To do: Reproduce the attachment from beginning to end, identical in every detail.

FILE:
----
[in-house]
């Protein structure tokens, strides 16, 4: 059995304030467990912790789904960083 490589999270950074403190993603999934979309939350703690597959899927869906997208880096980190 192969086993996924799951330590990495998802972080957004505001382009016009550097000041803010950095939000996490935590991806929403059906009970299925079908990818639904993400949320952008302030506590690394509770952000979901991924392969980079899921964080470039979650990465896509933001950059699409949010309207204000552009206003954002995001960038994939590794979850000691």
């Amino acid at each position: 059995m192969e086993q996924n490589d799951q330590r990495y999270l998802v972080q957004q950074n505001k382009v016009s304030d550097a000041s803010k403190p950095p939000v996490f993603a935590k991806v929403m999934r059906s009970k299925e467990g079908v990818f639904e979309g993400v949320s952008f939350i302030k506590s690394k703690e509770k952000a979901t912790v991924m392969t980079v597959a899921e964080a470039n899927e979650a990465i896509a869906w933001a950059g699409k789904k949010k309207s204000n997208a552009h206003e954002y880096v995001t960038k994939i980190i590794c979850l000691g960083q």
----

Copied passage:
[in-house]
């Protein structure tokens, strides 16, 4: 059995304030467990912790789904960083 490589999270950074403190993603999934979309939350703690597959899927869906997208880096980190 192969086993996924799951330590990495998802972080957004505001382009016009550097000041803010950095939000996490935590991806929403059906009970299925079908990818639904993400949320952008302030506590690394509770952000979901991924392969980079899921964080470039979650990465896509933001950059699409949010309207204000552009206003954002995001960038994939590794979850000691």
């Amino acid at each position: 059995m192969e086993q996924n490589d799951q330590r990495y999270l998802v972080q957004q950074n505001k382009v016009s304030d550097a000041s803010k403190p950095p939000v996490f993603a935590k991806v929403m999934r059906s009970k299925e467990g079908v990818f639904e979309g993400v949320s952008f939350i302030k506590s690394k703690e509770k952000a979901t912790v991924m392969t980079v597959a899921e964080a470039n899927e979650a990465i896509a869906w933001a950059g699409k789904k949010k309207s204000n997208a552009h206003e954002y880096v995001t960038k994939i980190i590794c979850l000691g960083q």